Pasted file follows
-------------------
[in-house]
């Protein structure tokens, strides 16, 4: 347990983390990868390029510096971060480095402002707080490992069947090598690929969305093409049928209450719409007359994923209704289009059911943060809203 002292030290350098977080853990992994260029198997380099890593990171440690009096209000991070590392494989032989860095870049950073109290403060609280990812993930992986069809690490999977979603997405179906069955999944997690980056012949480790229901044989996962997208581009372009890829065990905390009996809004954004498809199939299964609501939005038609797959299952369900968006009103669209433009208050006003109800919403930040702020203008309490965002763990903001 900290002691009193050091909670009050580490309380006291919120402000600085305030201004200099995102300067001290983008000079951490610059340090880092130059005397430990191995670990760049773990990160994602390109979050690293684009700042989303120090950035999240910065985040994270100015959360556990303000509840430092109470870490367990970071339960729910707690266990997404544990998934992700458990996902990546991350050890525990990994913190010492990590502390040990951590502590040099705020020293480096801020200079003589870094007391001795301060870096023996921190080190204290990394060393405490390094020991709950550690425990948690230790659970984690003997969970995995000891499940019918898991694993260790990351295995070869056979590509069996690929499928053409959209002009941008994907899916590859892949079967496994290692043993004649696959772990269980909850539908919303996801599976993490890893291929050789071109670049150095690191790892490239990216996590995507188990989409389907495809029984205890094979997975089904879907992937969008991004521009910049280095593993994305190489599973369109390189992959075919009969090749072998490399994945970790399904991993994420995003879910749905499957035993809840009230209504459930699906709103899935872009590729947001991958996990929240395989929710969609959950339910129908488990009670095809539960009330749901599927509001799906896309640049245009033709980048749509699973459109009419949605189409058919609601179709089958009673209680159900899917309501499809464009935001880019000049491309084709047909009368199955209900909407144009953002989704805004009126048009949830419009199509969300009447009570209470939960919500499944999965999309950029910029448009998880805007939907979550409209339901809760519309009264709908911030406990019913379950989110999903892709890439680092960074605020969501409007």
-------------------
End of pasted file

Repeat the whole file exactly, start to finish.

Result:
[in-house]
């Protein structure tokens, strides 16, 4: 347990983390990868390029510096971060480095402002707080490992069947090598690929969305093409049928209450719409007359994923209704289009059911943060809203 002292030290350098977080853990992994260029198997380099890593990171440690009096209000991070590392494989032989860095870049950073109290403060609280990812993930992986069809690490999977979603997405179906069955999944997690980056012949480790229901044989996962997208581009372009890829065990905390009996809004954004498809199939299964609501939005038609797959299952369900968006009103669209433009208050006003109800919403930040702020203008309490965002763990903001 900290002691009193050091909670009050580490309380006291919120402000600085305030201004200099995102300067001290983008000079951490610059340090880092130059005397430990191995670990760049773990990160994602390109979050690293684009700042989303120090950035999240910065985040994270100015959360556990303000509840430092109470870490367990970071339960729910707690266990997404544990998934992700458990996902990546991350050890525990990994913190010492990590502390040990951590502590040099705020020293480096801020200079003589870094007391001795301060870096023996921190080190204290990394060393405490390094020991709950550690425990948690230790659970984690003997969970995995000891499940019918898991694993260790990351295995070869056979590509069996690929499928053409959209002009941008994907899916590859892949079967496994290692043993004649696959772990269980909850539908919303996801599976993490890893291929050789071109670049150095690191790892490239990216996590995507188990989409389907495809029984205890094979997975089904879907992937969008991004521009910049280095593993994305190489599973369109390189992959075919009969090749072998490399994945970790399904991993994420995003879910749905499957035993809840009230209504459930699906709103899935872009590729947001991958996990929240395989929710969609959950339910129908488990009670095809539960009330749901599927509001799906896309640049245009033709980048749509699973459109009419949605189409058919609601179709089958009673209680159900899917309501499809464009935001880019000049491309084709047909009368199955209900909407144009953002989704805004009126048009949830419009199509969300009447009570209470939960919500499944999965999309950029910029448009998880805007939907979550409209339901809760519309009264709908911030406990019913379950989110999903892709890439680092960074605020969501409007």